Forspoken, the new action-adventure game from Luminous Productions and Square Enix, has finally launched – to scattered applause. Early reviews for the title are currently largely sitting in the 5-7 score range, with commonalities between each player’s experiences. While many have praised the beautiful visuals of the game’s open world, and its unique approach to combat, others have questioned the game’s narrative beats and dialogue, as well as its loose-feeling movement.
Here’s a roundup of Forspoken‘s first major reviews, which should give you an idea of what expect before picking up the game.
GameSpot – 5/10
Jordan Ramée, writing for GameSpot, called Forspoken largely forgettable, claiming it does little to make players care about its world or characters.
‘Though it takes inspiration from isekai – stories in which people from Earth are transported to and become trapped in a fantastical world – Forspoken ultimately doesn’t understand what makes that genre so popular,’ Ramée said. ‘Instead, it tells a largely forgettable story that sets up major stakes but fails to offer a compelling reason for why the player should care. Luminous Productions’ action-RPG feels great when it allows you to really stretch your legs and magically parkour across its fantasy landscape, but combat is clunky and regular exposition too often stalls the action.’
Ramée said it was a ‘tricky’ game to recommend, as he felt the fun of the game was severely lacking.
VG247 – 6/10
James Billcliffe, writing for VG247, claimed Forspoken is slow and awkward to begin with – and that it barely recovers by the end. Still, he believed there was something magical about Forspoken ‘somewhere’.
‘Forspoken shows the best and worst of the Luminous Engine’s tech, mixing kinetic combat with dazzling particle effects and janky setpieces,’ he wrote. ‘In the cut-throat race for your attention, Forspoken feels like a new IP that’s trying to run full pelt alongside heavy-hitting franchises from other big publishers. But it ploughs, shin-first, through every hurdle along the way. Its stuttering start belies a combat system that’s worth investing the effort to learn, but takes so long to get up to full speed that it’s already on borrowed time.’
Read: Everything we know about Forspoken
Billcliffe further called attention to a ‘lack of polish’ in the game, which led to annoying, repeating voice lines.
IGN – 6/10
Tom Marks, writing for IGN, felt similarly – calling Forspoken a bland interpretation of the ‘isekai‘ genre that combines a lacklustre story with a lifeless open world. In contrast to other reviewers, Marks felt the combat was ‘energetic’ and ‘sleek’, somewhat buoying the story along.
‘Forspoken is a remarkably generic RPG – from its bland story to its lifeless open world. Thankfully its energetic combat and flashy parkour movement system do keep the relatively slim campaign decently entertaining throughout, but running through its boilerplate checklist of repetitive side tasks doesn’t hold much appeal beyond mindless trophy hunting after that,’ Marks wrote.
‘Forspoken is the sort of game you’ve probably seen before – from its stereotypical fish-out-of-water fantasy story to its giant open-world map full of repetitive optional tasks. Its combat is flashy and fun enough to entertain across its comparatively short RPG campaign, with fights that do a good job of pushing you to shake up your use of elemental powers even when the overall variety of enemies isn’t particularly impressive.’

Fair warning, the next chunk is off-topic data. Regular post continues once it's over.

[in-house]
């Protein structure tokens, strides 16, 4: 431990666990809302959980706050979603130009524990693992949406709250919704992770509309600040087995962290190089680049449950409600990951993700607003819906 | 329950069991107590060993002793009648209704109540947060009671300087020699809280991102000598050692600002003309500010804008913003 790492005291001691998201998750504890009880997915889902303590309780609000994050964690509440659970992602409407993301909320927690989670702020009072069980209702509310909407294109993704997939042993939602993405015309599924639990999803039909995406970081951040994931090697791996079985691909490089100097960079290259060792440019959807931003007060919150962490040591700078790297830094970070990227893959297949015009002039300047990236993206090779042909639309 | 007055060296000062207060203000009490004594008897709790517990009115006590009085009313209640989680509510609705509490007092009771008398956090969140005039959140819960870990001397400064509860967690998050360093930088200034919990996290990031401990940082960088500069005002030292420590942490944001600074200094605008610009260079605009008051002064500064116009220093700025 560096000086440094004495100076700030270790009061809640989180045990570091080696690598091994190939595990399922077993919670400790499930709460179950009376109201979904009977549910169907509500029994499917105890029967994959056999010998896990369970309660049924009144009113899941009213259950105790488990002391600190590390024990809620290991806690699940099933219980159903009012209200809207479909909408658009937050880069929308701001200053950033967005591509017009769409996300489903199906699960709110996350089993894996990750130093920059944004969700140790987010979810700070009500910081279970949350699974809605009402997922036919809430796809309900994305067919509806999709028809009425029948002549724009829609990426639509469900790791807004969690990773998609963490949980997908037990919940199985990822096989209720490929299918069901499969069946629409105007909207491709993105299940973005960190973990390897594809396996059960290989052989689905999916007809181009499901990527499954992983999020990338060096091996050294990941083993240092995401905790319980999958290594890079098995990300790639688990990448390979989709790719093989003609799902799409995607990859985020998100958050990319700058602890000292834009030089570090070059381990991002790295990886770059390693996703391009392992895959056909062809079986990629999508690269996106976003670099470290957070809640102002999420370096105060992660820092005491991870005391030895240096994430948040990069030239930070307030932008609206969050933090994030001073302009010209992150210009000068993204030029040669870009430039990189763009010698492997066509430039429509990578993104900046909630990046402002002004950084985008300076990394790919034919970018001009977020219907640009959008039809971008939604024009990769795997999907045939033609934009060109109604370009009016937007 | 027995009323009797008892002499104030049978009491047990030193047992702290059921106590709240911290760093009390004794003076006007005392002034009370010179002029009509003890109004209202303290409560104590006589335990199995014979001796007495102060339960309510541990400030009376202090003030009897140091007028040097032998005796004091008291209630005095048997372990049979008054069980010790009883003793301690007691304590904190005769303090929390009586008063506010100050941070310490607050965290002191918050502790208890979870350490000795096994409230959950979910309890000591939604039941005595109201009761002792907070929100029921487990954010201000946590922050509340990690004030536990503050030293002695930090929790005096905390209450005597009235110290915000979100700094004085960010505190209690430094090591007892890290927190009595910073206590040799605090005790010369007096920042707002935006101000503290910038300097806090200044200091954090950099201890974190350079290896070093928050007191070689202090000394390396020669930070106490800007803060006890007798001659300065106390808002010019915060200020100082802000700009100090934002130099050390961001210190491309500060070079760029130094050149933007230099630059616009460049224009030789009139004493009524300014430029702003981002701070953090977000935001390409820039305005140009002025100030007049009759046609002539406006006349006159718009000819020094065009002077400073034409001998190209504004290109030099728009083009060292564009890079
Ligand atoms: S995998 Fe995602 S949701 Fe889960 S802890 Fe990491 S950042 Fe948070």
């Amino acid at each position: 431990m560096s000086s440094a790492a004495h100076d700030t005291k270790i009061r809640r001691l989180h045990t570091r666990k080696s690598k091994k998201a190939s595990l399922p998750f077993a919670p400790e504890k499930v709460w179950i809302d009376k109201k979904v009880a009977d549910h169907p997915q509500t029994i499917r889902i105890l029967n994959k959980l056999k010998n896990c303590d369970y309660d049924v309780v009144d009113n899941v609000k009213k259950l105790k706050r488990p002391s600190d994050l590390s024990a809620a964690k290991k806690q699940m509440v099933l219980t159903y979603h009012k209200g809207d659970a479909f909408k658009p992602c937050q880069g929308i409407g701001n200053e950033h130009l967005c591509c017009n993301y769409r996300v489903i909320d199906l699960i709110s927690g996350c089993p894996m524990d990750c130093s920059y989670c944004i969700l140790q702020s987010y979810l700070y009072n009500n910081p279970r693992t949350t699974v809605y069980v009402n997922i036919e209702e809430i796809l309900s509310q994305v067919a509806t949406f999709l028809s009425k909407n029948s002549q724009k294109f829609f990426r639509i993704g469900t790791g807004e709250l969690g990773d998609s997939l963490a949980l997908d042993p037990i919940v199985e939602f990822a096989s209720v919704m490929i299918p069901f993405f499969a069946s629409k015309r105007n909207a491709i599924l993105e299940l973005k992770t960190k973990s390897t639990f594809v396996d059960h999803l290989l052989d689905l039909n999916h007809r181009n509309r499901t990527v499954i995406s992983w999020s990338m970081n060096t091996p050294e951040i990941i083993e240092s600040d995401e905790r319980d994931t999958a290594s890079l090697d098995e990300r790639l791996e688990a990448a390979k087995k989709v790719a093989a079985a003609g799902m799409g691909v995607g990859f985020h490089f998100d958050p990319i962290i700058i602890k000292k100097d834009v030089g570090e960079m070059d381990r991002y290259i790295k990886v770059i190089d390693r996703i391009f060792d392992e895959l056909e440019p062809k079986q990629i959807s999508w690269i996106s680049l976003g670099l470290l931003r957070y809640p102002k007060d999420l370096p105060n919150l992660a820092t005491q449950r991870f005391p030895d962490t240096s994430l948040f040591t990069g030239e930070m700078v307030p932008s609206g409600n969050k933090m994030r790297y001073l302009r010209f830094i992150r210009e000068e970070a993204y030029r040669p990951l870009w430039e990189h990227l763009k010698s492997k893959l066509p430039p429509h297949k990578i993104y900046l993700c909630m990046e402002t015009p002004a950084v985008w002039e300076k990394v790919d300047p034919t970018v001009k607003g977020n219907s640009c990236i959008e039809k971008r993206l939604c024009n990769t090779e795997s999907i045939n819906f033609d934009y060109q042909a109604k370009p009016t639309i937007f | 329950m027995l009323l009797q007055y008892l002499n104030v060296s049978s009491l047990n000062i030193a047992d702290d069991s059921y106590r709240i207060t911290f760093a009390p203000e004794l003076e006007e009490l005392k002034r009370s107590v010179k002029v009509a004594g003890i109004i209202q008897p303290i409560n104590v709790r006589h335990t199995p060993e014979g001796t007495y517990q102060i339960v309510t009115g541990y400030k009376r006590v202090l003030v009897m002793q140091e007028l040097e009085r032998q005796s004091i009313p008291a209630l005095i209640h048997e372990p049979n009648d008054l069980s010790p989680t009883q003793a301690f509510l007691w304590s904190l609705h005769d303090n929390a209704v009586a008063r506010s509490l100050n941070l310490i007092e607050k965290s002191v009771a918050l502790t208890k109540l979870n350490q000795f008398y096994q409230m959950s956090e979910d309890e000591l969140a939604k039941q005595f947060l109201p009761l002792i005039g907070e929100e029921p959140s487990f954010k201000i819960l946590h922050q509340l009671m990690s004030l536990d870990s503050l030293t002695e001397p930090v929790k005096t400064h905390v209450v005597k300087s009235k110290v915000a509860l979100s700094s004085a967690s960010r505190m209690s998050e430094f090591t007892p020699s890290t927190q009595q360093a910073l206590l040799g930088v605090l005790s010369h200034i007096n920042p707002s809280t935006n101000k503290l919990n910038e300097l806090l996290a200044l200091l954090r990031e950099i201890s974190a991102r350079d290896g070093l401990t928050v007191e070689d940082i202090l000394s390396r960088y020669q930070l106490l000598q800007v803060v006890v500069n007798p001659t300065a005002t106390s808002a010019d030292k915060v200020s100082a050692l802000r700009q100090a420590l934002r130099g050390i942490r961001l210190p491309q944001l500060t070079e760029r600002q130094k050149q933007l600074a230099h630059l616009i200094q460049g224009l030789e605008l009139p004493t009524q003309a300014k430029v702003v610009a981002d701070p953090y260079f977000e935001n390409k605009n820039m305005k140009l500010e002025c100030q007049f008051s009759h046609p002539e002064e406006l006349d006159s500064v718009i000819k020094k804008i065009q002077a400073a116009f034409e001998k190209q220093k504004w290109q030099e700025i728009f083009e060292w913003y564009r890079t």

Destructoid – 7/10
Chris Moyse, writing for Destructoid, drew direct comparisons between Forspoken and Ubisoft games like Assassin’s Creed and Watch_Dogs, thanks to the game’s large, segmented open world, objectives to tick off, and side quests to journey through.
‘This design methodology in itself, hangs over Forspoken as something of an albatross, hampering its very potential by marrying it to an aging format. While Forspoken‘s world is undoubtedly fun to traverse, (thanks wholly to Frey’s magical parkour abilities), the “Riddler Trophy” approach feels out-of-step with the possibilities provided by the title’s story, characters, themes, and combat,’ Moyse said.
“To be clear, this isn’t to say that Forspoken’s open-world template is inherently bad. Anyone looking for an open-world checklist, packed out with boxes to tick and checklists to complete, is going to have a suitably great time with Forspoken. But the elements of Luminous’ title that do shine through are frustratingly juxtaposed with a model that feels anachronistic.”
Press Start Australia – 7.5/10
Press Start Australia was slightly more positive in its assessment, with writer James Berich touting the game’s ‘unique and inspired combat systems’ alongside its ‘exceptionally well developed’ world and lore.
‘One of the most impressive aspects of Forspoken is that the world of Athia is exceptionally well developed. There’s a lot to take in here as someone who can appreciate a good amount of lore in games … Such a strong sense of worldbuilding establishes history for the world of Athia, so when the inevitable revelations come across in the story, the impact is more significant.
However, while Berich was fairly positive about the game’s worldbuilding, he also took issue with protagonist Frey Holland’s characterisation, and her place in the story.
‘The way [Frey] is characterised is so haphazard. There are times when she’s a sympathetic protagonist, especially in the opening hours, but others where she is genuinely mean to other characters for no reason and subsequently unlikeable. She eventually comes around as the story closes, but during battles, she’ll throw out Marvel-esque quips in a manner that I can only describe as cringe-worthy.’
Forspoken launches for PlayStation 5 and PC on 24 January 2023. Stay tuned for the official GamesHub review.
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